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Actually all you are doing is giving your opinion in lieu of actual law and making excuses for the actions of the protesters.
I have 10 years of law enforcement experience so yes, i'm willing to tell you that you are wrong in your understanding of how our laws work and apply. and what constitutes a crime and what doesn't.
Whats your background?
Originally posted by charles1952
reply to post by XPLodER
Nice to run into you again, mind if I butt in?
The United States was proud, at one time, of the idea we were a nation of laws, not men. That reality has crumbled significantly, but we are not yet at the point of authoritarianism or dictatorship. Our laws, and our police are pretty much all that keep order. Citizens are discouraged from carrying weapons, or getting involved in any way, and conscience and civility have been eaten away in large segments of our society.
So, no surprise that laws are important to us.
We expect everyone to know basic rules underlying our laws, human rights, property rights, etc. We are not required to put up signs outside our houses saying "Uninvited guests, stay out or you are violating a law!" It's assumed everyone knows that.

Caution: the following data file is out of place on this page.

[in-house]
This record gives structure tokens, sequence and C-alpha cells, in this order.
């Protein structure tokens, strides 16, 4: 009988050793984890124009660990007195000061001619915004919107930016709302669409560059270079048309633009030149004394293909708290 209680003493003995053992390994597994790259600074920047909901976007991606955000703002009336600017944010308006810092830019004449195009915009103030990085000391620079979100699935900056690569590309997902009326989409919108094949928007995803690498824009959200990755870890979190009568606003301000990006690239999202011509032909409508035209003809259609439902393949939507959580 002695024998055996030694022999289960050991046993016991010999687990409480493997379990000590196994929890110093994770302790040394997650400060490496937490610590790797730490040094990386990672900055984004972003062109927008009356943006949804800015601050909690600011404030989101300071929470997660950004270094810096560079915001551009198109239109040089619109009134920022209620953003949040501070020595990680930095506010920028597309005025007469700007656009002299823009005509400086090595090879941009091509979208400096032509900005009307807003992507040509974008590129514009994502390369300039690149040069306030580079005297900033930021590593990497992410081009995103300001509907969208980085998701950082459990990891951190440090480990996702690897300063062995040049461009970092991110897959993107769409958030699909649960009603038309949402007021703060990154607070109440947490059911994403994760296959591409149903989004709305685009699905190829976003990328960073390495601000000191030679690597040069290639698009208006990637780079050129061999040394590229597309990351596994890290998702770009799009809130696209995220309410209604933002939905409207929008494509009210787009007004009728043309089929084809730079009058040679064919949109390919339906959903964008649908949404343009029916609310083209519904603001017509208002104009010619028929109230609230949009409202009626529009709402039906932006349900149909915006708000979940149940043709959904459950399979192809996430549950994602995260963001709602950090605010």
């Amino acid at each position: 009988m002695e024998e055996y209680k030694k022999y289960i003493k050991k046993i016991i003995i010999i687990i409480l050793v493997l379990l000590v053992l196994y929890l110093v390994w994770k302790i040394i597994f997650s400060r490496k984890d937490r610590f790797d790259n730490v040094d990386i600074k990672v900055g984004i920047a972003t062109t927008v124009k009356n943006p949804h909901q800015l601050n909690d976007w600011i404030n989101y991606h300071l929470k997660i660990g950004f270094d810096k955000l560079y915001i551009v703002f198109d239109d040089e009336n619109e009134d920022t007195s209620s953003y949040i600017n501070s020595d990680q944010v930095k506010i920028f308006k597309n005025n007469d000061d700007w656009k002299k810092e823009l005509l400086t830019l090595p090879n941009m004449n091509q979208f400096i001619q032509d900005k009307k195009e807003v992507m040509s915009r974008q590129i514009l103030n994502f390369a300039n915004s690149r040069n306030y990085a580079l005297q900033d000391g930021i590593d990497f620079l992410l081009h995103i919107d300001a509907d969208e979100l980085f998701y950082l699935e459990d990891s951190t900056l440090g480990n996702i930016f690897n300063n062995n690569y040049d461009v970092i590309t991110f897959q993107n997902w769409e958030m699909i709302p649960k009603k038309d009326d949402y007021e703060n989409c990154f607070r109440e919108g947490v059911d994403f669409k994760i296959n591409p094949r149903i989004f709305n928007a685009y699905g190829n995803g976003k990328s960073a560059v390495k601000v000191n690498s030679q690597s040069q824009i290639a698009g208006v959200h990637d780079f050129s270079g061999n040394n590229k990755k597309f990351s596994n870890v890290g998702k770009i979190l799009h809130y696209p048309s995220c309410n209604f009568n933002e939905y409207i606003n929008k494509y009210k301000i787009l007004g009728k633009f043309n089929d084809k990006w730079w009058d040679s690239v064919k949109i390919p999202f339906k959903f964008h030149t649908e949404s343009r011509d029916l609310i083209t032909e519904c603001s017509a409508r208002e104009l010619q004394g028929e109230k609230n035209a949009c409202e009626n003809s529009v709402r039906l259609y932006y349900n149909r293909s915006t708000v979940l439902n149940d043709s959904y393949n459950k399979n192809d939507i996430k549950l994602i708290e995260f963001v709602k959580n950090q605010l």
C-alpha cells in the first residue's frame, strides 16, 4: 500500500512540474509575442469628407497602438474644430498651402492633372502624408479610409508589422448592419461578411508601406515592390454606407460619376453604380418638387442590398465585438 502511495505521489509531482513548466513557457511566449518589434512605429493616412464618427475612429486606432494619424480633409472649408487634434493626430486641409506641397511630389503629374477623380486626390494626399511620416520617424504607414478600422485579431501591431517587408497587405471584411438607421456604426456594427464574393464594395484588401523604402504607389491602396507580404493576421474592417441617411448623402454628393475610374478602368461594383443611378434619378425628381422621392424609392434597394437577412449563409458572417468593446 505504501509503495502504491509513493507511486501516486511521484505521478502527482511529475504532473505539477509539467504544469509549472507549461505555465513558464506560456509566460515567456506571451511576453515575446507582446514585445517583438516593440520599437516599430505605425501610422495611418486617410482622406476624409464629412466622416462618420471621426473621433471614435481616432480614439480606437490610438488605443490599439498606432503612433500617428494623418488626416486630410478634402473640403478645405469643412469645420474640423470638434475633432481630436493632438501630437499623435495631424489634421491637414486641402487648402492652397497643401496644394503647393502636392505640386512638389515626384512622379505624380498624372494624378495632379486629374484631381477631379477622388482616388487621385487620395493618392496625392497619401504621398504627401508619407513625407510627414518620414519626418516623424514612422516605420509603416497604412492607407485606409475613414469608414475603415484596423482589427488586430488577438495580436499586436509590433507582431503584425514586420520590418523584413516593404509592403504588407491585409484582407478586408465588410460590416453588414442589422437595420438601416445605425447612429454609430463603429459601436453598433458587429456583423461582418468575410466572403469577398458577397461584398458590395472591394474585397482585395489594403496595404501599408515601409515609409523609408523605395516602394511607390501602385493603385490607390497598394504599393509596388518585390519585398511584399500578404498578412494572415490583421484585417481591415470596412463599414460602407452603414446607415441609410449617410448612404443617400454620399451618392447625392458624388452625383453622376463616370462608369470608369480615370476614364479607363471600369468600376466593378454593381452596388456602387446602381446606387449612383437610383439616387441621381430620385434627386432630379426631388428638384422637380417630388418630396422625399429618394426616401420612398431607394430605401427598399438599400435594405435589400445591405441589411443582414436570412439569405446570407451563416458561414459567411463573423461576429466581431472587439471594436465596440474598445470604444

We, in the vast majority of cases, expect our laws to be enforced. So, when a law says "Doing XYZ is a bad thing," we expect some punishment for people doing XYZ. We don't stop to ask, "Is doing XYZ really a bad thing?" That question has been debated in our legislature and decided.
We also believe that property rights are human rights and should be protected. So yes, the protesters are violating laws and should be punished.
HOWEVER, the tradition of dissent has been powerful in the United States and has many admirers. The Supreme Court has ruled some laws restricting dissent to be unconstitutional, but not all. The government may, constitutionally put some limits on protest. People are free to ignore those limits, but then they should expect to be punished.
So either obey the laws with your protest or not. If you don't you'll be punished (possibly) and that's the price you pay. Some people think it's worth it, others don't.
I agree completely that different rules apply, but certainly the underlying principles are the same. Don't interfere with someone who wants to use their property. Leave if you're asked to. Behave yourself. That sort of thing.
the difference lies between the distinction of "private property" someones house, and an embasy (forign soil)
so different laws and customs must be observed in each differentr place.